The bill had received serious criticism from the opposition and President Gul in February 2014 and was postponed to after the local elections. The draft bill aims to expand powers of the MIT, which will have the authority to fulfill all kinds of tasks regarding external and national security issues and terrorism if it is approved by the parliament. See here proposed items of the item. The draft bill grants the MIT the authority to negotiate with terrorist organizations, which would legally protect the peace process talks. Responding to Gul’s reservations on the bill in February, the government will reportedly take the amended draft bill to the President before discussing it in the parliament.
Constitutional Court overturned some articles of the bill on the Supreme Board of Judges and Prosecutors (HSYK).
The ruling came after an appeal by a CHP MP regarding the new authorities granted to the Justice Minister with the new bill. The court ruled that extensive authorities granted to the Ministry of Justice over the HSYK should be redefined for concerns over the independence of the judiciary and separation of powers. Justice Minister, Bekir Bozdag, questioned the timing of the ruling and commented that the Constitutional Court should not be politically motivated. He added that the new members of the HSYK appointed after the bill will not be replaced as the ruling does apparently have no retrospective effect.
On a different note…
Industrial production increased by 4.9 % in the second month of the 2014 compared to last year. The 7.3% increase in the production at the beginning of 2014 was sustained with the support of export related production. The 4.9% increase surpassed the 4% expectations according to Turkey Statistics Institute (TUIK).
This week Turkish Lira appreciated against dollar and retreated to the levels around 2.09. The gains in Lira are partially due to;
- the inflows into the emerging markets after expectations on a possible rate increase by FED diminished
- weak domestic corporate demand.
The IMF has warned Turkey of its external imbalances.
The IMF announced this year’s first of semi-annual Global Financial Stability Report. The report analyses the economic trends in the world and Turkey is also warned for its external imbalances. It is stated that Turkey is dissociated from the other emerging markets including Brazil, India, Indonesia and South Africa due to its high external financing requirements and macro-volatilities.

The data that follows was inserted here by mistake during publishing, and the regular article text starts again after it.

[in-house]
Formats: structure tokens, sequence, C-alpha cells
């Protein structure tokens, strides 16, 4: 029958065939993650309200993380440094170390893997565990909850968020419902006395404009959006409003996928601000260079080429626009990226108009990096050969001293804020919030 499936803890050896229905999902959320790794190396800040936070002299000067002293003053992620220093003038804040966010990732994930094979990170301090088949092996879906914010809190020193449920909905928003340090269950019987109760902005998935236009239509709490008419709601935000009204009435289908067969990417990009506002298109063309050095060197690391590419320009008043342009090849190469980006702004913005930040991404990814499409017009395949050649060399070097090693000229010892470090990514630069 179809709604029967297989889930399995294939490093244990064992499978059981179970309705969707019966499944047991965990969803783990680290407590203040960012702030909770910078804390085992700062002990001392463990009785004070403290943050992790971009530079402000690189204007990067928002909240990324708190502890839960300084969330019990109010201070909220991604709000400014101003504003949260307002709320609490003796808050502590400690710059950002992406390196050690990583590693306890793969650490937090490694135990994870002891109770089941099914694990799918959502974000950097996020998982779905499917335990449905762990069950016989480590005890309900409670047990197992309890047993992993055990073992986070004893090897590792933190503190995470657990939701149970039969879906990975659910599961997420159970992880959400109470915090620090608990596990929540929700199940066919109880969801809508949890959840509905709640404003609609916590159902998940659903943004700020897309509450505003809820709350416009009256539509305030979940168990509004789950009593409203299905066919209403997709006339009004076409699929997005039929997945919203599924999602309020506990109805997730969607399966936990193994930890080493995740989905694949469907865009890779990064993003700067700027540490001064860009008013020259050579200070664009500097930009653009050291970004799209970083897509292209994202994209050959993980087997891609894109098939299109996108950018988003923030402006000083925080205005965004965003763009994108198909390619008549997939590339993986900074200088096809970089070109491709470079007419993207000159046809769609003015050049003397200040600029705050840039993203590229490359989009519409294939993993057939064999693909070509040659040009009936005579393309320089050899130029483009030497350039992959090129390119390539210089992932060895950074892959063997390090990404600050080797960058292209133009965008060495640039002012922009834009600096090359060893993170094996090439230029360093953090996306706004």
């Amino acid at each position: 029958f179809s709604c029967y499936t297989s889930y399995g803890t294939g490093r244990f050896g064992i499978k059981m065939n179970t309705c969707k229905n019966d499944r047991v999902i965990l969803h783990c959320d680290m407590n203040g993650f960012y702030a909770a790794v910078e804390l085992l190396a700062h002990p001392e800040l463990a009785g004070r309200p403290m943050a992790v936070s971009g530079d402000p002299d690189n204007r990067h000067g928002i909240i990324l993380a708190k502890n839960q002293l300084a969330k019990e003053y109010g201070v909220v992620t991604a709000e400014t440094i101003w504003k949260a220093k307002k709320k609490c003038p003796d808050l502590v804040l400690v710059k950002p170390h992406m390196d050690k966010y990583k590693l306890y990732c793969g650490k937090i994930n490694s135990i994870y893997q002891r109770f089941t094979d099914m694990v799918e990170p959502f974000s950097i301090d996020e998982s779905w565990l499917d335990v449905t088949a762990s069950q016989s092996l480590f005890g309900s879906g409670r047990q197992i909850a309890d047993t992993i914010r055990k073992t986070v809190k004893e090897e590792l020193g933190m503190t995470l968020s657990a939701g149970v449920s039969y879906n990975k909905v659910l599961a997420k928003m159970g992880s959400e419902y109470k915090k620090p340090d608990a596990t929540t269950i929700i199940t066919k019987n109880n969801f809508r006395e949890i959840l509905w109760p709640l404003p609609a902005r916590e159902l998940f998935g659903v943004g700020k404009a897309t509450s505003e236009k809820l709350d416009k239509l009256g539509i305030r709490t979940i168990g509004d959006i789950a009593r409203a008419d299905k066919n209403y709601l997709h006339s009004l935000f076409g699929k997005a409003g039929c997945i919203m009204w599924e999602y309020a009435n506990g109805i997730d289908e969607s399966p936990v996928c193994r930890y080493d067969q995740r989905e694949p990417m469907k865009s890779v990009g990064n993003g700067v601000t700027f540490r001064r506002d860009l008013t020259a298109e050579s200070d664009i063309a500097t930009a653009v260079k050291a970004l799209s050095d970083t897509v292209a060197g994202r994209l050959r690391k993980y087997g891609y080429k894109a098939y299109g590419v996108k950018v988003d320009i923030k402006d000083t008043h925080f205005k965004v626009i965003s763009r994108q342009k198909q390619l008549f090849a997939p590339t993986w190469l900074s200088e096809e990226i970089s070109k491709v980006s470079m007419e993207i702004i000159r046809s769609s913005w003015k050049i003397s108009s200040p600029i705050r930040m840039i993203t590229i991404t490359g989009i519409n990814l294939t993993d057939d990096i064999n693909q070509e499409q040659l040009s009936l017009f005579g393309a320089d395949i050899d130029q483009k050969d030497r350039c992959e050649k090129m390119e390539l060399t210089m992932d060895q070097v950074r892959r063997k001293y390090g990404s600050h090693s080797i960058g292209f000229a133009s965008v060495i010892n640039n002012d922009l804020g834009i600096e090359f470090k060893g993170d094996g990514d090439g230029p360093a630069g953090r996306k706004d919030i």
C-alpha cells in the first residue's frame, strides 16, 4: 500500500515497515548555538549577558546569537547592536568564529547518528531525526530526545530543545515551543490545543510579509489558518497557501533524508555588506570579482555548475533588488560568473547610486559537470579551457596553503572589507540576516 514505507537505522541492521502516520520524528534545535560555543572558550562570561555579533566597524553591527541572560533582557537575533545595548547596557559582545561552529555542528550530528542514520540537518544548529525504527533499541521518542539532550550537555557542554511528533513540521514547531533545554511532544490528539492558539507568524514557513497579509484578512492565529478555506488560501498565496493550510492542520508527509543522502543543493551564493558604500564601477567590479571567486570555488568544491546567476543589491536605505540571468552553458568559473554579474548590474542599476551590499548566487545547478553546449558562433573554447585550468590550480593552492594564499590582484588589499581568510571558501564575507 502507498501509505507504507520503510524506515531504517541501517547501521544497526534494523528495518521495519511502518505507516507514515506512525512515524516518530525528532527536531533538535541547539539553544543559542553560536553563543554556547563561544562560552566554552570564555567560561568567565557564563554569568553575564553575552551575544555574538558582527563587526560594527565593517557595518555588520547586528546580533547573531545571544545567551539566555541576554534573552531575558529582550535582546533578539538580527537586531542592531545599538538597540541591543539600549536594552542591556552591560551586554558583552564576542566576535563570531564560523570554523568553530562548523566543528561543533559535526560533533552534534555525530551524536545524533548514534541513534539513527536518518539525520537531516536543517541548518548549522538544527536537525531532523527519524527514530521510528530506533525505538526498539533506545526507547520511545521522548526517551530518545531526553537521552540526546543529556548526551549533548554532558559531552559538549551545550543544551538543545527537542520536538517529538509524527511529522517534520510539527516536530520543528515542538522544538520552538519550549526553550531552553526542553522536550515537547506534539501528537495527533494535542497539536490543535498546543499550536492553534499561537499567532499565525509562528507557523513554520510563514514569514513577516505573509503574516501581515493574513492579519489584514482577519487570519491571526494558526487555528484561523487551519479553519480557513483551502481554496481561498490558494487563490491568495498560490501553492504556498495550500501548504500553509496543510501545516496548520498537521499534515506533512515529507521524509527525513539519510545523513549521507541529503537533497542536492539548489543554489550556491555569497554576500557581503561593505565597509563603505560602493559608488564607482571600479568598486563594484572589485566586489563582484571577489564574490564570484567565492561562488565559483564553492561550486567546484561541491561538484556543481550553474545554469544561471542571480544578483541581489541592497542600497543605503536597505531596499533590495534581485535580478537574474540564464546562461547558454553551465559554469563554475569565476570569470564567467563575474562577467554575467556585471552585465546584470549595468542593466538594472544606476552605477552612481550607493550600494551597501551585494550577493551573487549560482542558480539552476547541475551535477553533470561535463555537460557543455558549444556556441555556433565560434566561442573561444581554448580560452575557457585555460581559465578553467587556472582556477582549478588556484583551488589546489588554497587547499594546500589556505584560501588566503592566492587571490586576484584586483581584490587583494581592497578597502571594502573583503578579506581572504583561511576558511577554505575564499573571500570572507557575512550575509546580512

- High inflation and current account deficit are named as the major problems for Turkish economy.
- The dependence on portfolio investments to finance external deficit is emphasised once more.
- It is also added that developing countries including Turkey are facing transitional risks between liquidity-oriented economy and growth-oriented economy.
Turkey’s current account deficit has slightly decreased.
Meanwhile, current account deficit has been announced as $ 3.19 billion in February. The $ 4.88 billion deficit in January is revised to $ 4.93 billion and amounted to $ 8.12 billion in the first two months in this year. The decline in the deficit is coming partially from decreasing trade deficit by $ 2.5 billion and partially from an increase in FDI of $ 514 million.
Moody’s downgraded Turkey sovereign outlook to negative.
It seems not everyone thinks that Turkey has survived its recent political turmoil and economic instability. The reasons for Moody’s downgrade were the risks to Turkey’s external financing positions and domestic and foreign investor confidence by increasing political instability and diminishing global liquidity.
CEFTUS Insights Editors